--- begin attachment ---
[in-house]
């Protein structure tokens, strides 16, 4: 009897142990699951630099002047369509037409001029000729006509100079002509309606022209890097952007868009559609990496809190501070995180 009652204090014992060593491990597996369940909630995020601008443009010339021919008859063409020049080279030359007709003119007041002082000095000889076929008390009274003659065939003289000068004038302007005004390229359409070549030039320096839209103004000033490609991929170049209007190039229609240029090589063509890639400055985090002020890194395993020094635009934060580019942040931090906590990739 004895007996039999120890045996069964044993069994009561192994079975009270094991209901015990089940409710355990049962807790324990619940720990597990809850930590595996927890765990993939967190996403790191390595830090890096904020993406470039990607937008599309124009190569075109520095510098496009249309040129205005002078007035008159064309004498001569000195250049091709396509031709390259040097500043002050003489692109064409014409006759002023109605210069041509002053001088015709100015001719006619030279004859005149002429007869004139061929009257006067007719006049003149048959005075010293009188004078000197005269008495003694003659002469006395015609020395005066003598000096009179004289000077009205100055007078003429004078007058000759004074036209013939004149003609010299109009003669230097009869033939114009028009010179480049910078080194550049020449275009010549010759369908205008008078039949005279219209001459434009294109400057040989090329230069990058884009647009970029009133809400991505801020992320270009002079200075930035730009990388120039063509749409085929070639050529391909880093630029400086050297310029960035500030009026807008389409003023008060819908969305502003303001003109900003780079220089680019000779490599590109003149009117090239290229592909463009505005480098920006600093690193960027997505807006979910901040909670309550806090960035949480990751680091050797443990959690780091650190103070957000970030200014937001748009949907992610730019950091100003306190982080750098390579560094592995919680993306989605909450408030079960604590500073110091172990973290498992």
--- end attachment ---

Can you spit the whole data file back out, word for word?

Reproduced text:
[in-house]
């Protein structure tokens, strides 16, 4: 009897142990699951630099002047369509037409001029000729006509100079002509309606022209890097952007868009559609990496809190501070995180 009652204090014992060593491990597996369940909630995020601008443009010339021919008859063409020049080279030359007709003119007041002082000095000889076929008390009274003659065939003289000068004038302007005004390229359409070549030039320096839209103004000033490609991929170049209007190039229609240029090589063509890639400055985090002020890194395993020094635009934060580019942040931090906590990739 004895007996039999120890045996069964044993069994009561192994079975009270094991209901015990089940409710355990049962807790324990619940720990597990809850930590595996927890765990993939967190996403790191390595830090890096904020993406470039990607937008599309124009190569075109520095510098496009249309040129205005002078007035008159064309004498001569000195250049091709396509031709390259040097500043002050003489692109064409014409006759002023109605210069041509002053001088015709100015001719006619030279004859005149002429007869004139061929009257006067007719006049003149048959005075010293009188004078000197005269008495003694003659002469006395015609020395005066003598000096009179004289000077009205100055007078003429004078007058000759004074036209013939004149003609010299109009003669230097009869033939114009028009010179480049910078080194550049020449275009010549010759369908205008008078039949005279219209001459434009294109400057040989090329230069990058884009647009970029009133809400991505801020992320270009002079200075930035730009990388120039063509749409085929070639050529391909880093630029400086050297310029960035500030009026807008389409003023008060819908969305502003303001003109900003780079220089680019000779490599590109003149009117090239290229592909463009505005480098920006600093690193960027997505807006979910901040909670309550806090960035949480990751680091050797443990959690780091650190103070957000970030200014937001748009949907992610730019950091100003306190982080750098390579560094592995919680993306989605909450408030079960604590500073110091172990973290498992």